In the morning birded the rain forest finding a good range of species, including four raptors. Spent the best part of an hour unsuccessfully trying to locate a calling Green-billed Coucal and had similar lack of success with calling Ceylon Magpie. Returned in the afternoon in light but persistent rain and we were rewarded with excellent close views of the Magpie and satisfactory views of the Coucal.
Early morning start on the journey to Embilipitiya to give time to try again for the Spurfowl. One male came very close, calling loudly, but we were unable to locate it visually. However, having given up any hope, a pair was seen off the path as we were returning to the vehicle. Lunched at Embilipitiya.
In the afternoon birded the Uda Walawe National Park. Some excellent birds including Lesser Cuckoo, a Sri Lankan rarity, and Indian Pitta. Ironically. Having moved from the Wet Zone to the Dry Zone we experience more rain in the afternoon than we had seen in total in the Wet Zone and two very heavy showers curtailed birding.
Early morning start on the journey to Tissamaharama. On route bird Kalamatiya and Karagan Lewaya which between them produced a suburb variety of shorebirds and terns. A stop at a small reed fringed lake near Hambantota produced goods views of a Black Bittern. The obliging owners of two houses in Badongiri Road allowed us to invade their gardens to see two roosting Indian Scops Owls. A flock of 10,000+ Rosy Starlings flew over near Hambantota.
Lunch at Tissamaharama followed by birding around the Tissa Tanks, during which we found two Pale Martins, only the second record for Sri Lanka since the species was split from Sand Martin. 110 species seen in the day.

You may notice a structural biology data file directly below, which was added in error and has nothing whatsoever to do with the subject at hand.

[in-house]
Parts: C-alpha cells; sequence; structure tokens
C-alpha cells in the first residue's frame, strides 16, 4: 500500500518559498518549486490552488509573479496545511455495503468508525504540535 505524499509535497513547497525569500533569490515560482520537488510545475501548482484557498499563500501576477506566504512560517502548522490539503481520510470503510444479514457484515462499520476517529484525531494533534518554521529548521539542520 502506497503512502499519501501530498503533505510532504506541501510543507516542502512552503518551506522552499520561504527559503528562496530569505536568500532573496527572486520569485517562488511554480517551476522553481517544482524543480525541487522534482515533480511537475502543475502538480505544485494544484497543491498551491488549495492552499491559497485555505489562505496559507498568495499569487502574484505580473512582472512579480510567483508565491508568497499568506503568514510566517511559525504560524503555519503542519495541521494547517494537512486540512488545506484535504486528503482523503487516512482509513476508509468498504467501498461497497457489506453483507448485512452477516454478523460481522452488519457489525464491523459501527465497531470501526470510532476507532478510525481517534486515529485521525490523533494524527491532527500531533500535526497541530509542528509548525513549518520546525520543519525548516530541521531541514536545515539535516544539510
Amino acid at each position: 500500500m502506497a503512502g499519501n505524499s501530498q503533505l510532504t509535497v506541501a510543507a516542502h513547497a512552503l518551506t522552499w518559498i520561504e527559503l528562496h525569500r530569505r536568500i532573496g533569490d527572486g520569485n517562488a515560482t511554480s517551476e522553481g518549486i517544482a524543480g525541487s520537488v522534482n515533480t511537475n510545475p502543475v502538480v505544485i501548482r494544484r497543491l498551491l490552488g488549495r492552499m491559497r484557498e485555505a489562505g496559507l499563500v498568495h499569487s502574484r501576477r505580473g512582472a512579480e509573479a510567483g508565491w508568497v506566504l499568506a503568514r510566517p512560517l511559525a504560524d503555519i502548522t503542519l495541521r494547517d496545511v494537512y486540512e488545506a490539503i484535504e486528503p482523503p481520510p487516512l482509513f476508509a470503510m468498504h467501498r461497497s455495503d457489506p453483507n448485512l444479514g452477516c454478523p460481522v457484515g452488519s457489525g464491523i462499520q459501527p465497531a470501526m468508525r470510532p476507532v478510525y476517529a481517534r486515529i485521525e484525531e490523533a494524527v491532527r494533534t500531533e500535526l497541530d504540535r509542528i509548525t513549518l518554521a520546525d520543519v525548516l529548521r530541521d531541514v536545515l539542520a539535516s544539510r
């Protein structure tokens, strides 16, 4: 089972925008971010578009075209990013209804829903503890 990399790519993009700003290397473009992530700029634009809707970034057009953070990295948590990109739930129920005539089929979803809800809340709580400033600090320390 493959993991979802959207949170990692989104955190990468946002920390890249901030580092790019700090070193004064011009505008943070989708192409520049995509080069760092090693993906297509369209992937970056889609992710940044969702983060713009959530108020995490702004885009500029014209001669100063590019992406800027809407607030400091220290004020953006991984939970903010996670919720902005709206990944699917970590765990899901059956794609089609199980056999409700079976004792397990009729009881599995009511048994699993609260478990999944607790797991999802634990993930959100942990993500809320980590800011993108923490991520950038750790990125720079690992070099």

Early start to be at Yalla National Park by 6am. Birded the park during the morning. One of the Park rules is that the top canopy on the back of the Landrover had to be fitted, which seems to serve no purpose other than to restrict vision.
Lunch at Tissamaharama followed by a visit to Bundala National Park where they allow birding from an open top vehicle. Between them the parks produced a fine variety of birds, particularly shorebirds, and a flock of 15,000 Northern Pintail and 5,000 Garganey. In the evening looked for Nightjars near Bundala and we were successful in seeing a number of Indian Nightjars but only heard Jerdon's. The total species for the day was again 110.
Left Tissamaharama early for Nuwara Eliya so that on the way we could bird the forests in the closed section of the Yalla National Park from the road which runs alongside. We got good views of the beautiful Pompadour Green Pigeon.
Lunch at Nuwara Eliya followed by birding in Victoria Park where we found the endemic Yellow-eared Bulbul, after some searching, Pied Thrush.
A 4.30am start so as to arrive at the Horton Plains National Park in time for first light. We were rewarded with good views of all four endemic species (Ceylon Whistling Thrush, Ceylon Wood Pigeon, Dull Blue Flycatcher and Ceylon Bush Warbler) before 9.00. Spent the rest of the morning birding the Park seeing a number of raptor species and the endemic subspecies of Blackbird, which some authorities treat as a full species. Returned to Nuwara Eliya for lunch. Afternoon visit to Victoria Park.
After a 7.00am breakfast set of for Gregory's Lake to look for possible Pallas' Grasshopper Warbler; no success with the warbler but got good views of two Pin-tailed Snipe including flight views. A quick look around Victoria Park with only Blyth's Reed Warbler of note, before setting of for Kandy. The journey produced a few raptors including a Booted Eagle, a scarce species in Sri Lanka.